Echoes From The Past

By JUDY MAUPIN *- Echoes From the Past
(A Column of historical and genealogical anecdotes, stories and family notes.)
Calloway County, Ky.

The First Exploration of West Kentucky

September 16, 1978
I came across an article recently, written by Charlotte Lawrence Pulliam about the trip taken by John Donelson's party of settlers which I believe is worthy of including. She had evidently done this article for the Cadiz Record which was at that tIme (1940's) put out by her parents.

It is a retelling of the diary kept by one of the adventurous souls who braved the wilderness in order to help settle the frontiers of Kentucky.

"The winter of 1779-80 was one the like of which is experienced in Kenb.icky and Tennessee only two or three times a century. For months the southern wilderness lay inert under the numbing cold. Game was so scarce that even the indians were hard pit to secure food and were, in consequence, iestless and more resentful than ever against the whites, whom they accused (some wlth justice)pf despoiling their punting grounds, In short, the weather was such asto send man and beast alike scurrying for the nearest haven, there to barricade himself as best he could against the cold, till spring should come '.to release him.

And yet, in defiance of this natural incination, in December of the year 1779, a little band of people at Fort Patrick Henry on the Hoiston River were working like so many beavers to .get all in readiness for a 900 mile journey into the vastness of the Tennessee wilderness.

The temerity of this undertaking against which the odds were so great 'leaves us of today gasping as we try to comprehend the indomitability of character that alone could inspire men and women to embark on such an expedition. Every foot of the way that they would have to traverse was peopled by savages always hostile and now outright partisans of England against the Americans; and should they escape the indians, there were still the adverse forces of nature to be reckoned with.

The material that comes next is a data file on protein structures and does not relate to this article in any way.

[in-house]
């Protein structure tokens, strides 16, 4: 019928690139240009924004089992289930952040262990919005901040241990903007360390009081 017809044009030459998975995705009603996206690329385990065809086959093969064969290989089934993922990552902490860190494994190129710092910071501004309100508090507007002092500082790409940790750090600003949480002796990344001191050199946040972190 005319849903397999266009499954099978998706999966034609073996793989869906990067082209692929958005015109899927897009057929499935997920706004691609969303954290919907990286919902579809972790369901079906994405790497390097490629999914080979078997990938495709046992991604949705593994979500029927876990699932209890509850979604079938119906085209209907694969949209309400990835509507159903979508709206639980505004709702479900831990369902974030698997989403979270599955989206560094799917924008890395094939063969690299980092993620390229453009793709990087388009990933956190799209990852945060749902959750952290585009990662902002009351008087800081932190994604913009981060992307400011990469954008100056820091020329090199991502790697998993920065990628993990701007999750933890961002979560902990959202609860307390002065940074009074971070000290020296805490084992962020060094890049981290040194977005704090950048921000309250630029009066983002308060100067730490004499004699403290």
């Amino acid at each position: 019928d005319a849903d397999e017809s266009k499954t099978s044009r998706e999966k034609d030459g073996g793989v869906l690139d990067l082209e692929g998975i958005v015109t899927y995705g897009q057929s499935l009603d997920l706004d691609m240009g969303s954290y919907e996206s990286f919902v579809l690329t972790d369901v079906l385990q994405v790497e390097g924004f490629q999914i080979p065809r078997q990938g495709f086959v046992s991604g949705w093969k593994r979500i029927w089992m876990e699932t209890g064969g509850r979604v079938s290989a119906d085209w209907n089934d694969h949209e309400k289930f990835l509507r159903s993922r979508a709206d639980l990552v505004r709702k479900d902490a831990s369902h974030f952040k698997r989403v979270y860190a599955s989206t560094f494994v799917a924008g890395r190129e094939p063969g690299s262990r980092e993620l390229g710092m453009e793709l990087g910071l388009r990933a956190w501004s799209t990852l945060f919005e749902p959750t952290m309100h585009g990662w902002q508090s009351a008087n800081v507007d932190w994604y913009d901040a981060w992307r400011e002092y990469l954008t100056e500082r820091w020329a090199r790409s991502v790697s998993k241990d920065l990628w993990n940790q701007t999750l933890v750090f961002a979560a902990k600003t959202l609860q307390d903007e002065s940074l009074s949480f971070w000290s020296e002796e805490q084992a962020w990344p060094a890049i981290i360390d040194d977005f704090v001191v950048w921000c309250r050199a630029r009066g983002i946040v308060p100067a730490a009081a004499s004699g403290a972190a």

CoL James Robertson, the rough, capable frontier soldier who did for Tennessee what Boone had earlier done o for Kentucky.

Early in the year 1779, Robertson, in company with some other hardy frontiersmen, had pushed far beyond the westernmost settlements of North Carolina and had finally reached the bluffs at the great bend of the 'Cumberland, a place called at that time '~the French Salt Springs.

For more than ten years, hunters had known of this o spot and had visited it at intervals, but in 1779 there was only one permanent settler, a man by the name of Spencer, who had built a cabin and lived there alone.

The Cumberland country, as It came to be called, appealed to Robertson, a man of excellent judgement and great capacity for leadership, as a good place for settlers. And now this man who had already done so much to establish the : older settlements of Watauga and the Holston, immediately set about securing the necessary land titles from .the government of North Carolina. Once this was done, he found it easy to interest settlers in the new country, and by June of 1779, one party of men and their families had already established ~'itself at the Bluffs, on the present site of Nashville.

Robertson's partner was a man by the name of John Donelson, and It is ~with the party of settlers of which he ~ was the leader that we are especially 'concerned here. Their plan was to set :out in boats from Fort Patrick Henry, and float down the Tennessee River to Muscle Shoals, where Robertson would. meet them and conduct them overland to the Bluffs - a plan that it was later found impossible to follow.

The adventures of this particular expedition were not unique, for a few orations had preceded them over the same route and many were to come after them, all experiencing the same peril in varying degrees, and yet two circumstances make the Donelson expedition of particular interest to the people of Trigg County: it produced the earliest and most complete written record of a journey the exact counterpart of which was made by so many of Trigg County's earliest settlers; and this journal kept by the leader Donelson contains one of the earliest references we can find to the territory that is now Trigg County in which the landmarks are so well describe as to seem recognizable.

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